In August and September 1963, the first successful attempts were made to rear pink shrimp from eggs spawned in the laboratory through all larval and postlarval stages. Ripe female shrimp were collected from try-net trawls on the Dry Tortugas fishing grounds and placed in individual
aquaria. Eggs were collected and transferred to 8-inch diameter finger bowls and development was allowed to proceed until the first protozoeal stage. Individual protozoeae were placed in compartments of plastic fishing tackle boxes containing fresh sea water. Water and food were changed each
day. A mixture of unicellular algae and yeast was used as food. Some larvae reared in Gulf Stream (Florida Current) water reached adulthood whereas none of those reared in Biscayne Bay water survived. Optimum temperature for rearing was 26°C. General morphological development followed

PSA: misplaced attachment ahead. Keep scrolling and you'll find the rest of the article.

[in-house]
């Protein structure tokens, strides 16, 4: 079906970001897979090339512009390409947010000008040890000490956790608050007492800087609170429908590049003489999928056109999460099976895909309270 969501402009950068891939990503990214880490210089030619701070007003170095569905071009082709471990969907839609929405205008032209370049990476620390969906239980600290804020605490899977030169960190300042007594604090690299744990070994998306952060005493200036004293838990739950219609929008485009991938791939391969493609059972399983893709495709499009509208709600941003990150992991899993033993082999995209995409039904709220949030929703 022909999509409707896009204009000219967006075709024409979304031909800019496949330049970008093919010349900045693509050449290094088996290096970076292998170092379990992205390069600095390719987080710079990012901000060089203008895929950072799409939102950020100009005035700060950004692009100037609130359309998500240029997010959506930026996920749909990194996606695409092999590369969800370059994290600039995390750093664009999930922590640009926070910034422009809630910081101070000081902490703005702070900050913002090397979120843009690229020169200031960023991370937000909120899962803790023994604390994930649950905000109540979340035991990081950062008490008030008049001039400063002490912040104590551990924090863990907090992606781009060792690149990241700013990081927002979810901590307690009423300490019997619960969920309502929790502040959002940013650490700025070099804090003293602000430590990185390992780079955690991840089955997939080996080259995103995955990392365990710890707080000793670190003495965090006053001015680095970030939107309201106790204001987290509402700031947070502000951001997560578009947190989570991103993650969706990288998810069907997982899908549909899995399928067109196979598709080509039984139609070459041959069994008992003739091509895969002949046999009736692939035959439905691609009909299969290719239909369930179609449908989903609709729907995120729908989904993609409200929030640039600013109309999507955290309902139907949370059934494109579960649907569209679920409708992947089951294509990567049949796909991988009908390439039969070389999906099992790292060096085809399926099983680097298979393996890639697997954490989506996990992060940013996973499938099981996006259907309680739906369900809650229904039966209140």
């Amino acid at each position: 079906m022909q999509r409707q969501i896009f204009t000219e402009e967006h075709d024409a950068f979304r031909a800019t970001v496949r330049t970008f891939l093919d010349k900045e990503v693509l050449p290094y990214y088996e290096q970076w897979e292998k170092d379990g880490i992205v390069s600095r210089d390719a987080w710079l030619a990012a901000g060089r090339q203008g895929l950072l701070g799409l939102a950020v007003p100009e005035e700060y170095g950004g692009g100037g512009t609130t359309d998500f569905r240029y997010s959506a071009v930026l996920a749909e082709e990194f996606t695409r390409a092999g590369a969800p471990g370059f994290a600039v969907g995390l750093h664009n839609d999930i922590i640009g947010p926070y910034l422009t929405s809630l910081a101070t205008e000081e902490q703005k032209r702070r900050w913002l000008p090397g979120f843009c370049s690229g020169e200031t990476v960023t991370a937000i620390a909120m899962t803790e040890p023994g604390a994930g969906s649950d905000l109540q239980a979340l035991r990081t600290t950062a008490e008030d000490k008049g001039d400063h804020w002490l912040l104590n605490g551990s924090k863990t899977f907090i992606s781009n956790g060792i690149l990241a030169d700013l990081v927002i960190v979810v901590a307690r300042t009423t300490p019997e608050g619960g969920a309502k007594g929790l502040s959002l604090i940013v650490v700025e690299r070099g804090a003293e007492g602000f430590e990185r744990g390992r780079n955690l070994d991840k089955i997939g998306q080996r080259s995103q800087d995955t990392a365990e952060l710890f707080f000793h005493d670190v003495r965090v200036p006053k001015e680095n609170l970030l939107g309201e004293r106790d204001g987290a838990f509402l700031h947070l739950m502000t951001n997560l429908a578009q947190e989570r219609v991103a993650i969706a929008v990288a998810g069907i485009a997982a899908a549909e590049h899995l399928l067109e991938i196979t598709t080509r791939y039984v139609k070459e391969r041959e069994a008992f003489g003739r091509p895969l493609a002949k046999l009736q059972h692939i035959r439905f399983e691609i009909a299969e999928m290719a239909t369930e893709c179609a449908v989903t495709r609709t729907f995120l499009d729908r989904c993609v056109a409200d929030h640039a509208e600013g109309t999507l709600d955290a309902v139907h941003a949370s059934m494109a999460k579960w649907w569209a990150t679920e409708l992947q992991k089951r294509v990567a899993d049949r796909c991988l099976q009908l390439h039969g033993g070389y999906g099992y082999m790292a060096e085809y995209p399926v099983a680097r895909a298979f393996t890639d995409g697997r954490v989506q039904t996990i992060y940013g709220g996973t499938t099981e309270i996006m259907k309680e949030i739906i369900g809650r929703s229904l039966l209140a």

closely that given by Dobkin (1961); however, number of inter-molts and time of development varied considerably with individuals. Fastest development from eggs to postlarvae occurred in 15 days.
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